Four teams after Bay? Really?

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Rosenthal and Morosi report that, rather than the Mets-only show it has appeared to be so far, there are as many as four teams in on Jason Bay: the Mets, Mariners, Giants
and Angels.

Not that there is any stunning movement here or anything. The FOX guys note that the Mariners have no real need or desire to go long on a corner outfielder with prospects Michael Saunders and Dustin Ackley in the pipeline. The assessment of the Giants’ chances tells a less than compelling story: “it’s ‘not
impossible’ to envision them signing Bay or Matt Holliday.” The Angels don’t have an unlimited budget, and if the dish in Aaron’s last post is
to be believed, they’re spending a chunk of it on yet another expensive reliever.

We pass this all along because that’s our job here, but personally, I’m not going to believe that Bay is going anywhere but to Queens and Holliday is going anywhere but St. Louis until someone reports that serious talks are actually happening, because both Bay and Holliday’s representation have such an incentive — and in Boras’ case, a track record — of creating buzz out of wishes, gossamer and belly button lint.

Rockies acquire Zac Rosscup from Cubs

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The Rockies announced a minor swap of relief pitchers on Monday evening. The Cubs sent lefty Zac Rosscup to the Rockies in exchange for right-hander Matt Carasiti.

Rosscup, 29, was designated for assignment by the Cubs last Thursday. He spent only two-thirds of an inning in the majors this year and has a 5.32 career ERA across 47 1/3 innings. Rosscup has spent most of the season with Triple-A Iowa, posting a 2.60 ERA in 27 2/3 innings.

Carasiti, 25, spent 15 2/3 innings in the majors last year, putting up an ugly 9.19 ERA. With Triple-A Albuquerque this season, he compiled a 2.37 ERA and a 43/13 K/BB ratio in 30 1/3 innings.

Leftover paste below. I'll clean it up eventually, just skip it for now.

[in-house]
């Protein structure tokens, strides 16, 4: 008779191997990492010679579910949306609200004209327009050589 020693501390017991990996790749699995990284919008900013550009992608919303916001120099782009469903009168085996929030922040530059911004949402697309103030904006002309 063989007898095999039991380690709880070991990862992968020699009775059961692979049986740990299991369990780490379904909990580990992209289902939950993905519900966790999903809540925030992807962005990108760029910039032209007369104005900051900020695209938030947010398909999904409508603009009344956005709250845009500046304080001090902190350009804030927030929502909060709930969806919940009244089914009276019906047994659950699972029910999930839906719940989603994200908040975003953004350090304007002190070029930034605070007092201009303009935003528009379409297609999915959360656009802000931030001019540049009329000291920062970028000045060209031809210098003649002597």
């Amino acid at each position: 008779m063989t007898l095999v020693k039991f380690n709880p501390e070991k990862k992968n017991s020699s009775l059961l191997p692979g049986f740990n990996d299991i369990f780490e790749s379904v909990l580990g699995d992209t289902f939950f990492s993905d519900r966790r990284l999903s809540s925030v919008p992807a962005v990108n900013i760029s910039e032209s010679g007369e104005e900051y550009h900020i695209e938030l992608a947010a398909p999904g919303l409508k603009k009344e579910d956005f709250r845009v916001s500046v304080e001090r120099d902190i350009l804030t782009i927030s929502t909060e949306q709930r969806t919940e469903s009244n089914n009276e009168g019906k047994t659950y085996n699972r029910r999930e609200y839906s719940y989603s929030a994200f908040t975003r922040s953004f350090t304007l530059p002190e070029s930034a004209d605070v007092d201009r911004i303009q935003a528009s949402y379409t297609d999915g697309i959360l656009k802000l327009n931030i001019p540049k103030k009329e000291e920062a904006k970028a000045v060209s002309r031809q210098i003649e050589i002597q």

U.S. Court of Appeals affirms ruling that the minor leagues are exempt from federal antitrust law

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The Associated Press reported that on Monday, the U.S. Court of Appeals for the 9th Circuit affirmed a district court ruling which holds that the minor leagues are exempt from federal antitrust law, just like the major leagues.

In 2015, four minor leaguers sued Major League Baseball, alleging that MLB violated antitrust laws with its hiring and employment policies. They accused MLB of “restrain[ing] horizontal competition between and among” franchises and “artificially and illegally depressing” the salaries of minor league players.

The U.S. Court of Appeals said the players failed to state an antitrust claim, as the Curt Flood Act of 1998 exempted Minor League Baseball explicitly from antitrust laws.

This case is separate from the Aaron Senne case in which Major League Baseball is accused of violating the Fair Labor Standards Act. That case was recertified as a class action lawsuit in March. In December, Major League Baseball established a political action committee (PAC), which came months after two members of Congress sought to change language in the FLSA so that minor league players could continue to be paid substandard wages.